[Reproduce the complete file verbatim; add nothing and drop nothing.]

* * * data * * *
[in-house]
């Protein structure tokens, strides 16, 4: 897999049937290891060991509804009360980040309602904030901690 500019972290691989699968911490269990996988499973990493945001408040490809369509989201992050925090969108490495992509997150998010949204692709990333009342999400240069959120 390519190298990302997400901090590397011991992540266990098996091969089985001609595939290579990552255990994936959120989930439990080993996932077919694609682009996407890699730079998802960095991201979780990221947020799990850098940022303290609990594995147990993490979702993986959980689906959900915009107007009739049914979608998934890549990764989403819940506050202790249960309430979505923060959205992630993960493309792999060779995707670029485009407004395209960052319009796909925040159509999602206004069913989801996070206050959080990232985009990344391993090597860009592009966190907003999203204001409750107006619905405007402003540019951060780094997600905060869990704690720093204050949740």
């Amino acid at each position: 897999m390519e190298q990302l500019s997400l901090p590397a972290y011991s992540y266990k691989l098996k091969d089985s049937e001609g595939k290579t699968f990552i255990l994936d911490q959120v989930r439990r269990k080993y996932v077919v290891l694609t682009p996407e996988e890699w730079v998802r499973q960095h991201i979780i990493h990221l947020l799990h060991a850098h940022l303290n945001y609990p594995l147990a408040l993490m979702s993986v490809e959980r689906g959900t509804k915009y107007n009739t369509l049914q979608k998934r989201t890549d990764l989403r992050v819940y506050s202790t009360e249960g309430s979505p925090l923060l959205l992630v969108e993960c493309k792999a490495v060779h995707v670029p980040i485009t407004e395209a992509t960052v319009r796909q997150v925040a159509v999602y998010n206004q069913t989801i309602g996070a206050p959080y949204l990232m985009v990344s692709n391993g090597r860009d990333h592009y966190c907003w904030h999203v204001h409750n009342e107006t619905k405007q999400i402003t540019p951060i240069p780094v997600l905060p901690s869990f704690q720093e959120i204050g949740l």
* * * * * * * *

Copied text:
[in-house]
């Protein structure tokens, strides 16, 4: 897999049937290891060991509804009360980040309602904030901690 500019972290691989699968911490269990996988499973990493945001408040490809369509989201992050925090969108490495992509997150998010949204692709990333009342999400240069959120 390519190298990302997400901090590397011991992540266990098996091969089985001609595939290579990552255990994936959120989930439990080993996932077919694609682009996407890699730079998802960095991201979780990221947020799990850098940022303290609990594995147990993490979702993986959980689906959900915009107007009739049914979608998934890549990764989403819940506050202790249960309430979505923060959205992630993960493309792999060779995707670029485009407004395209960052319009796909925040159509999602206004069913989801996070206050959080990232985009990344391993090597860009592009966190907003999203204001409750107006619905405007402003540019951060780094997600905060869990704690720093204050949740």
């Amino acid at each position: 897999m390519e190298q990302l500019s997400l901090p590397a972290y011991s992540y266990k691989l098996k091969d089985s049937e001609g595939k290579t699968f990552i255990l994936d911490q959120v989930r439990r269990k080993y996932v077919v290891l694609t682009p996407e996988e890699w730079v998802r499973q960095h991201i979780i990493h990221l947020l799990h060991a850098h940022l303290n945001y609990p594995l147990a408040l993490m979702s993986v490809e959980r689906g959900t509804k915009y107007n009739t369509l049914q979608k998934r989201t890549d990764l989403r992050v819940y506050s202790t009360e249960g309430s979505p925090l923060l959205l992630v969108e993960c493309k792999a490495v060779h995707v670029p980040i485009t407004e395209a992509t960052v319009r796909q997150v925040a159509v999602y998010n206004q069913t989801i309602g996070a206050p959080y949204l990232m985009v990344s692709n391993g090597r860009d990333h592009y966190c907003w904030h999203v204001h409750n009342e107006t619905k405007q999400i402003t540019p951060i240069p780094v997600l905060p901690s869990f704690q720093e959120i204050g949740l």